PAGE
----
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“The world must turn to sun to power ourfuture”, said our Prime Minister Narrative Modi at the 2015 COP Climate Conference in Paris.

From times immemorial mankind has worshiped Sun as a source of energy, a source of life. Time moved on, civilizations flourished and civilizations perished but this belief in the power of the sun has remained unchanged. It is the sun that drives food chains in the ecosystems.

It’s time we woke up to the importance of solar energy as an answer to the imminent exhaustion of conventional energy resources. Governments are aiming to harness sun power. Solar parks are set up by state governments. In India Tamilnadu, Rajasthan and Gujarat are ahead of other states in solar power generation and usage for the purpose of electrification and industry. The government also provides subsidy on solar lanterns, heaters, and ovens.

However, we can use sun’s energy in a much more direct way. We can cook our food using sun energy as our fuel and thereby increase the significance of sun in our daily lives.
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In this direction, an example worth emulating was set by the students in Maharashtra when a new world record was created on Jan 15, 2015, by 15000 students in Mumbai from 80 schools. They were taught to assemble solar cookers then they also cooked dishes of their choice at the event called Initiative Suryakimbh. It was organized by a social service unit Keshav Srushti. Dr. Alka Mande the chairperson of Keshav Srushti said ‘Every child was provided with a solar to assemble and take home to spread awareness about the initiative among the friends and relatives.’*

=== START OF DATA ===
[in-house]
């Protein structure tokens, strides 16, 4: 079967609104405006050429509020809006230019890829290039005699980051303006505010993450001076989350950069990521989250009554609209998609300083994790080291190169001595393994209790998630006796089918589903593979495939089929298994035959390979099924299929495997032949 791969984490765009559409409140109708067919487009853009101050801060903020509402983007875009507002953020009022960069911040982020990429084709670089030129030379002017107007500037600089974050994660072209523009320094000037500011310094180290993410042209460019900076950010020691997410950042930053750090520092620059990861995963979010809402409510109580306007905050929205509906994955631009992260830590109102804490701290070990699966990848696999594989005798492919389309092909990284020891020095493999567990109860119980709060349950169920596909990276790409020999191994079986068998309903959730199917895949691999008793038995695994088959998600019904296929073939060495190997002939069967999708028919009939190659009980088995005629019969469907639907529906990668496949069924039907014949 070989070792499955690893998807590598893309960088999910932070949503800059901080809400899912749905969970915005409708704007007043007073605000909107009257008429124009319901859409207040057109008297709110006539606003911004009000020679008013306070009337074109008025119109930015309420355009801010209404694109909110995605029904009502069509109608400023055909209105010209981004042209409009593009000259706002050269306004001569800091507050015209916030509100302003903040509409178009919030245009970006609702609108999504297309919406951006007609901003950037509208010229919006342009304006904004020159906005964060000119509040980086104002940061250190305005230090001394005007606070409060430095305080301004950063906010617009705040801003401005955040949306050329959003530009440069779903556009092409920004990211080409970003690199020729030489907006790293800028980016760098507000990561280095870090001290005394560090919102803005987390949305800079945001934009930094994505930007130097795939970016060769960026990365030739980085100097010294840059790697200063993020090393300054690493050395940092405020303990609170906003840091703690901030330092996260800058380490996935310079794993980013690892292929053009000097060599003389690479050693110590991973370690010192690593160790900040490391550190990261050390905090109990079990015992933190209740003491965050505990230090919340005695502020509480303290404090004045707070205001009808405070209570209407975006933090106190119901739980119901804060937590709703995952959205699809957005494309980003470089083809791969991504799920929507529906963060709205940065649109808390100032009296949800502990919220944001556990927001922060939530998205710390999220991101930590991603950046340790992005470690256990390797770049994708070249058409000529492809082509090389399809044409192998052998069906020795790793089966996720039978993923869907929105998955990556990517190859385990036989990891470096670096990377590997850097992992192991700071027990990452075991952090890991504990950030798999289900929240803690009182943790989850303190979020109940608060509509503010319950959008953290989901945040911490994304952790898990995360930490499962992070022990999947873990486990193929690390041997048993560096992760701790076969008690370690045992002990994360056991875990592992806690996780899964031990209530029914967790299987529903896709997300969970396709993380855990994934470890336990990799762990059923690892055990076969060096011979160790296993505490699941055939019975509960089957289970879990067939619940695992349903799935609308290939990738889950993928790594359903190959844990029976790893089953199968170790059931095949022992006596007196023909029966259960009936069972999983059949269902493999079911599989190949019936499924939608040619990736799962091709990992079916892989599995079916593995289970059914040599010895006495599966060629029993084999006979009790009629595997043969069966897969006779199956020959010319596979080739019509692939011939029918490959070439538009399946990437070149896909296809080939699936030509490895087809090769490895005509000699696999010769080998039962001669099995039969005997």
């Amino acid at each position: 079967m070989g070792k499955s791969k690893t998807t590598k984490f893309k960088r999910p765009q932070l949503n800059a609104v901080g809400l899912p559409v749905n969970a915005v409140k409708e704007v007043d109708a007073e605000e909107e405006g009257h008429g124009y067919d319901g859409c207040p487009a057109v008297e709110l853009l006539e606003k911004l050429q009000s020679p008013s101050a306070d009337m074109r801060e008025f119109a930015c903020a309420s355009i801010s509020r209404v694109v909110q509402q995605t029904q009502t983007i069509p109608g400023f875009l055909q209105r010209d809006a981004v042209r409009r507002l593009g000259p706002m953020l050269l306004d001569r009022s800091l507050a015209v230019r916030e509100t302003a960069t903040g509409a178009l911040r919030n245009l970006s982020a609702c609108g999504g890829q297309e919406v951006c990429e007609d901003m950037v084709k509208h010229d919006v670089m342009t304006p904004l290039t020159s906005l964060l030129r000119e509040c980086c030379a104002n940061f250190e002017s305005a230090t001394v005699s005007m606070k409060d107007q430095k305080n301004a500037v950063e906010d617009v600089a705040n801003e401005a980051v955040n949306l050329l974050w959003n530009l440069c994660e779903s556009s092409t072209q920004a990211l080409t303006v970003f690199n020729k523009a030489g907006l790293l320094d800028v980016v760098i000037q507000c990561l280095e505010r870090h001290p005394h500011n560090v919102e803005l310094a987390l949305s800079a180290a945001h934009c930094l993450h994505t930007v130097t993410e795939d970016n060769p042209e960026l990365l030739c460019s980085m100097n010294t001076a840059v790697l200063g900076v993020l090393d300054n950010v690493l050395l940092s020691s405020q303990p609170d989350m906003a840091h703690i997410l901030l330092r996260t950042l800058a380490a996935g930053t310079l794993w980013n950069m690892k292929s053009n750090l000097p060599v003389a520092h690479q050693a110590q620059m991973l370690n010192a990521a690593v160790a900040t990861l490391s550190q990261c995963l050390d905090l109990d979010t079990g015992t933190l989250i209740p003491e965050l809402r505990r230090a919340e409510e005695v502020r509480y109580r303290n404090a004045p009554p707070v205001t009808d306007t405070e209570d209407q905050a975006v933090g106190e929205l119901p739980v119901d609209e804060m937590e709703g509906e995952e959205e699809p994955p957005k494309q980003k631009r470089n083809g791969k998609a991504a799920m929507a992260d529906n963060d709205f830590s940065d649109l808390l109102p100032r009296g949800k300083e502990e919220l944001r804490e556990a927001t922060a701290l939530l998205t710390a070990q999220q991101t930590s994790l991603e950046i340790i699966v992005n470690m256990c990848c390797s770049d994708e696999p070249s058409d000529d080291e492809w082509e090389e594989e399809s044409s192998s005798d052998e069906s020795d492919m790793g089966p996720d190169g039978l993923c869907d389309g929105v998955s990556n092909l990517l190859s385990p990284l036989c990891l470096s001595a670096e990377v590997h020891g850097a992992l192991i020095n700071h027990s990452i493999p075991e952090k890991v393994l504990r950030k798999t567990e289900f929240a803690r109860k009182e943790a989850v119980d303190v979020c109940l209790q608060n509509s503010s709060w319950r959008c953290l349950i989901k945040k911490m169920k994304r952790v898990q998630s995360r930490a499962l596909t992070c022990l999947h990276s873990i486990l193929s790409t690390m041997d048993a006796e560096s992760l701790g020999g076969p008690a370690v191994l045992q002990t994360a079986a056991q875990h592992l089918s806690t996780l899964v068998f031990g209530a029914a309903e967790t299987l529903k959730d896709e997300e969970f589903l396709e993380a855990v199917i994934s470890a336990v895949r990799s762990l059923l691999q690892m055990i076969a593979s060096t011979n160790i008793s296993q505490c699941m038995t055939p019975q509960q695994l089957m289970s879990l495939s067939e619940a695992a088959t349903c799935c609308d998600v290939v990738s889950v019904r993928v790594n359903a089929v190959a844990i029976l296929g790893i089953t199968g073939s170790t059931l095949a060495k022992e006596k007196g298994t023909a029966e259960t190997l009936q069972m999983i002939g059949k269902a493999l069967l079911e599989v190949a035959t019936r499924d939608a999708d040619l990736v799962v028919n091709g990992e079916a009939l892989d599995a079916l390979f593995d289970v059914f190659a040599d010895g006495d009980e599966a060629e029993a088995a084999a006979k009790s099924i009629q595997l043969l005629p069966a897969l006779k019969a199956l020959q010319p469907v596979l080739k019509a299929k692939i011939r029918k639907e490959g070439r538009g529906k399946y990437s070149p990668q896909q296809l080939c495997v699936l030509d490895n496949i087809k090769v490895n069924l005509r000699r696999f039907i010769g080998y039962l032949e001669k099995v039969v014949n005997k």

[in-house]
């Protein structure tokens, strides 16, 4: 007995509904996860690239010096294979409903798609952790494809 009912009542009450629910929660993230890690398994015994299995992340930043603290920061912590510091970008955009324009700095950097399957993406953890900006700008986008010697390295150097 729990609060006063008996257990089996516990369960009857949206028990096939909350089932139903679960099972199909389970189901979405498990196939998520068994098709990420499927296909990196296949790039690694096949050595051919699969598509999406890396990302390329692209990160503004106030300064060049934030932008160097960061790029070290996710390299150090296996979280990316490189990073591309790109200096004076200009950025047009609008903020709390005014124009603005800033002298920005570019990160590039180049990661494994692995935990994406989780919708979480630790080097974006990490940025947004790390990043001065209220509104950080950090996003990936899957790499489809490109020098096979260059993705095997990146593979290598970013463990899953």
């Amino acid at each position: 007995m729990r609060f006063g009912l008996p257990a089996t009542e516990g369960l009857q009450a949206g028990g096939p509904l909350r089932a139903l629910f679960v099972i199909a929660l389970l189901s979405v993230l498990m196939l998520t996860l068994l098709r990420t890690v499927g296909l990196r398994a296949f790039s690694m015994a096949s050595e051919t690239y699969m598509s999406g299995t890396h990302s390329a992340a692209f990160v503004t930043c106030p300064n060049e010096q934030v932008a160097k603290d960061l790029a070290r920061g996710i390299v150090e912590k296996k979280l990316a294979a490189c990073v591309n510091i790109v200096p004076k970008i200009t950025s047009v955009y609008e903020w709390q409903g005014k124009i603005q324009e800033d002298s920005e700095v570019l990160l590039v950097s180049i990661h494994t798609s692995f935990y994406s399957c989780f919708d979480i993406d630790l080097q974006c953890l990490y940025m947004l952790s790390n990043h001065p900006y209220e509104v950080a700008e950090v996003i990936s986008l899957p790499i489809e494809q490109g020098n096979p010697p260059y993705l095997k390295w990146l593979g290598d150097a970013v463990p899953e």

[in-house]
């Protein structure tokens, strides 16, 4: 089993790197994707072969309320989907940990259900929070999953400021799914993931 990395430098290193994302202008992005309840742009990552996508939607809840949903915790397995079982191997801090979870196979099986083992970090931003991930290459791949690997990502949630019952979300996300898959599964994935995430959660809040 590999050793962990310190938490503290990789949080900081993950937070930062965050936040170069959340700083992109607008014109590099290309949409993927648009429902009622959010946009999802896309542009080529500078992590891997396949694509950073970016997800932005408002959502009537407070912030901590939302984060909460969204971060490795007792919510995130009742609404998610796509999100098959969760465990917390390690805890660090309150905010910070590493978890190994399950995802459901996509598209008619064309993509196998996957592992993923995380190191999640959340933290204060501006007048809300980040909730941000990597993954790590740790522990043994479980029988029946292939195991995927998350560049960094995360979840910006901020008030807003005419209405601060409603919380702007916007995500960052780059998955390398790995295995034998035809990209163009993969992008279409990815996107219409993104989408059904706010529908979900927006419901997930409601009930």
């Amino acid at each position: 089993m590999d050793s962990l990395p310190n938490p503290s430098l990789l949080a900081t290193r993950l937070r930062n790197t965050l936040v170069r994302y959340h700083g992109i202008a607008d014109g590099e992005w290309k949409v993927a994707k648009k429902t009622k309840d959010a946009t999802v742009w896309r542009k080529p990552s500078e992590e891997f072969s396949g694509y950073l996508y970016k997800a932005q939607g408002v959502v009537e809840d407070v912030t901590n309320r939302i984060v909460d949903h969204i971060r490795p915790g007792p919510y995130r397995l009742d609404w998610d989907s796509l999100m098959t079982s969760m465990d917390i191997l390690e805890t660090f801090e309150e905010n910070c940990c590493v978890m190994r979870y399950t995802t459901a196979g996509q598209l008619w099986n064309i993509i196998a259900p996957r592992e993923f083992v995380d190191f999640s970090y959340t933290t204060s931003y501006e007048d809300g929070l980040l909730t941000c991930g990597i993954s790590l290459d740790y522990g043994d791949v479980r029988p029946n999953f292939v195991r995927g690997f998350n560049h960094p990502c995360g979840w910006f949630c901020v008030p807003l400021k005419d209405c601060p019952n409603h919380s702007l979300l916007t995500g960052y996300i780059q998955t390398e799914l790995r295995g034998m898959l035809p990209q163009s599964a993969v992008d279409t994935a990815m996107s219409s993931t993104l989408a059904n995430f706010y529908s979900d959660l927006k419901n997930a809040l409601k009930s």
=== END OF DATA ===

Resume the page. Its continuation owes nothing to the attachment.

Let’s know the pros and cons of using the solar oven.

Pros:
1. Using solar energy for the purpose of cooking will minimize the consumption of other conventional fuels.
2. It is safer than any other fuels as it does not produce flames.
3. It is eco-friendly as it does not cause air pollution and uses renewable energy.
4. It makes economic sense as solar ovens not expensive nor do we have to pay the bill for using sunlight.
5. Water can be easily pasteurized in a solar oven as heating it at 65 degrees C makes it perfectly Safe for drinking.
6. Though it sounds like a paradox it can save our time too. One can put the vegetables or lentils in the oven before going out for work or pleasure and come back to a ready meal. So once tuned to it this contraption can prove to be a great friend.
7. It’s particularly effective for roasting, boiling, and baking.

Cons:
1. It has its limitations too. Like we can not prepare things like chapatis on this.
2. If we need something really quick like tea or coffee it doesn’t help.
3. Therefore, at best it is a good support system which cannot completely replace the conventional cooking as yet.

There is another limiting factor as to the uses of solar energy that it works only when the sun is available in abundance. But this limitation could well be a thing of past. The good news is that a new solar cell prototype has been developed by a team of scientists in Qingdao, China. It will create electricity with the assistance of rain drops. This has been possible thanks to the thin layer of graphene being used to coat solar cells. So it may soon rain solar power.**

Reference:
*dna. com Mumbai News
**Down to Earth Supplement/Gobar Times/May16-31,2016

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